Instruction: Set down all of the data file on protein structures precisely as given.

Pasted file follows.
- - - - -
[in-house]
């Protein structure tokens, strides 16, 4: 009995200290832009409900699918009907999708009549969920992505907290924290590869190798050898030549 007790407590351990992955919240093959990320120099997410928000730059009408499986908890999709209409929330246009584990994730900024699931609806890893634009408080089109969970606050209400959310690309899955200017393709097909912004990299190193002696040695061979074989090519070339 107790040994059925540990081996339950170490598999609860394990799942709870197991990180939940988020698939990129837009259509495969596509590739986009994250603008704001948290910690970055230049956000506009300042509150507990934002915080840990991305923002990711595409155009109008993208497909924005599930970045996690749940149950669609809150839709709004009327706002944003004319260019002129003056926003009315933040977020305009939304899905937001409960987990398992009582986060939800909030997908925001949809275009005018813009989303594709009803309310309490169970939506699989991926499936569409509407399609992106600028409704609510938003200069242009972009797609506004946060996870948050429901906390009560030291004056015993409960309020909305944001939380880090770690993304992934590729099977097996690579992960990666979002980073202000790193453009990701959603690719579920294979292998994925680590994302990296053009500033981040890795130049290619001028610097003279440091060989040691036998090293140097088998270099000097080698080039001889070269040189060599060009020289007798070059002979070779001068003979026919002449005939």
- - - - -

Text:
[in-house]
């Protein structure tokens, strides 16, 4: 009995200290832009409900699918009907999708009549969920992505907290924290590869190798050898030549 007790407590351990992955919240093959990320120099997410928000730059009408499986908890999709209409929330246009584990994730900024699931609806890893634009408080089109969970606050209400959310690309899955200017393709097909912004990299190193002696040695061979074989090519070339 107790040994059925540990081996339950170490598999609860394990799942709870197991990180939940988020698939990129837009259509495969596509590739986009994250603008704001948290910690970055230049956000506009300042509150507990934002915080840990991305923002990711595409155009109008993208497909924005599930970045996690749940149950669609809150839709709004009327706002944003004319260019002129003056926003009315933040977020305009939304899905937001409960987990398992009582986060939800909030997908925001949809275009005018813009989303594709009803309310309490169970939506699989991926499936569409509407399609992106600028409704609510938003200069242009972009797609506004946060996870948050429901906390009560030291004056015993409960309020909305944001939380880090770690993304992934590729099977097996690579992960990666979002980073202000790193453009990701959603690719579920294979292998994925680590994302990296053009500033981040890795130049290619001028610097003279440091060989040691036998090293140097088998270099000097080698080039001889070269040189060599060009020289007798070059002979070779001068003979026919002449005939």